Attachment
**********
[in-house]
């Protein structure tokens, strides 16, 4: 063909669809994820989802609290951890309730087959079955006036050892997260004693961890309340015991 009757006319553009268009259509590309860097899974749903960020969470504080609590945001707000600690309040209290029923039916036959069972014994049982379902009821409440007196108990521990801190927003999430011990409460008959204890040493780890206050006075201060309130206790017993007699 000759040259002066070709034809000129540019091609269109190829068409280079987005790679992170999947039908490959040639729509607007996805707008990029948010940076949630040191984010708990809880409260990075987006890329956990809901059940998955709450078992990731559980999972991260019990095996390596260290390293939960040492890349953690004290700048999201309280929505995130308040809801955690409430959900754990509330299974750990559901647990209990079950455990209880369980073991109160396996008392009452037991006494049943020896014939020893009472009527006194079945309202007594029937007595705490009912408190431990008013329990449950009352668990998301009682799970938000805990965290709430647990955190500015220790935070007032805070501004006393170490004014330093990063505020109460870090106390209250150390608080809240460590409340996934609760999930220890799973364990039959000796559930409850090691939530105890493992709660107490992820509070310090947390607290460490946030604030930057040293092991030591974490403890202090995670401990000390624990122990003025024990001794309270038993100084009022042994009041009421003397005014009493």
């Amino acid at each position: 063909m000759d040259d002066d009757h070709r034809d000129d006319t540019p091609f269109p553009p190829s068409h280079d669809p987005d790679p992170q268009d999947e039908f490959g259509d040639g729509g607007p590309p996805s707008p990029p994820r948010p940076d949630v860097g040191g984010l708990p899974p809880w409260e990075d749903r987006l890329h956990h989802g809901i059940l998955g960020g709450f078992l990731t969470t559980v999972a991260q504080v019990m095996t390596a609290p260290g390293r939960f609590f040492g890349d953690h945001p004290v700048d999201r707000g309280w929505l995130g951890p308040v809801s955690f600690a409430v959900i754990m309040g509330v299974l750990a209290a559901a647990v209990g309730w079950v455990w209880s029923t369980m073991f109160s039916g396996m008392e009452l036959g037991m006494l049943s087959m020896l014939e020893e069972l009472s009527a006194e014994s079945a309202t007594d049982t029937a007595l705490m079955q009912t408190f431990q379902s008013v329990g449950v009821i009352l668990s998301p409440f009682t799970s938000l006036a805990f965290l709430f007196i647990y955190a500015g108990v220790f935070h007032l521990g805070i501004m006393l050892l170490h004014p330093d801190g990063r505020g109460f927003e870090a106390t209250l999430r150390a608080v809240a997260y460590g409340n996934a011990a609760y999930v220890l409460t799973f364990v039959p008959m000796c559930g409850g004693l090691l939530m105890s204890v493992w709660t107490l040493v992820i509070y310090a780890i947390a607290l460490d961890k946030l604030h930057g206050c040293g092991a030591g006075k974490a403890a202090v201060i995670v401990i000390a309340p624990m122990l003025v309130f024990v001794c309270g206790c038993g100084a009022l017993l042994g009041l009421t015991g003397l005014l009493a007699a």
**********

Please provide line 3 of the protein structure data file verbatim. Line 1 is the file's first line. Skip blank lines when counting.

């Amino acid at each position: 063909m000759d040259d002066d009757h070709r034809d000129d006319t540019p091609f269109p553009p190829s068409h280079d669809p987005d790679p992170q268009d999947e039908f490959g259509d040639g729509g607007p590309p996805s707008p990029p994820r948010p940076d949630v860097g040191g984010l708990p899974p809880w409260e990075d749903r987006l890329h956990h989802g809901i059940l998955g960020g709450f078992l990731t969470t559980v999972a991260q504080v019990m095996t390596a609290p260290g390293r939960f609590f040492g890349d953690h945001p004290v700048d999201r707000g309280w929505l995130g951890p308040v809801s955690f600690a409430v959900i754990m309040g509330v299974l750990a209290a559901a647990v209990g309730w079950v455990w209880s029923t369980m073991f109160s039916g396996m008392e009452l036959g037991m006494l049943s087959m020896l014939e020893e069972l009472s009527a006194e014994s079945a309202t007594d049982t029937a007595l705490m079955q009912t408190f431990q379902s008013v329990g449950v009821i009352l668990s998301p409440f009682t799970s938000l006036a805990f965290l709430f007196i647990y955190a500015g108990v220790f935070h007032l521990g805070i501004m006393l050892l170490h004014p330093d801190g990063r505020g109460f927003e870090a106390t209250l999430r150390a608080v809240a997260y460590g409340n996934a011990a609760y999930v220890l409460t799973f364990v039959p008959m000796c559930g409850g004693l090691l939530m105890s204890v493992w709660t107490l040493v992820i509070y310090a780890i947390a607290l460490d961890k946030l604030h930057g206050c040293g092991a030591g006075k974490a403890a202090v201060i995670v401990i000390a309340p624990m122990l003025v309130f024990v001794c309270g206790c038993g100084a009022l017993l042994g009041l009421t015991g003397l005014l009493a007699a």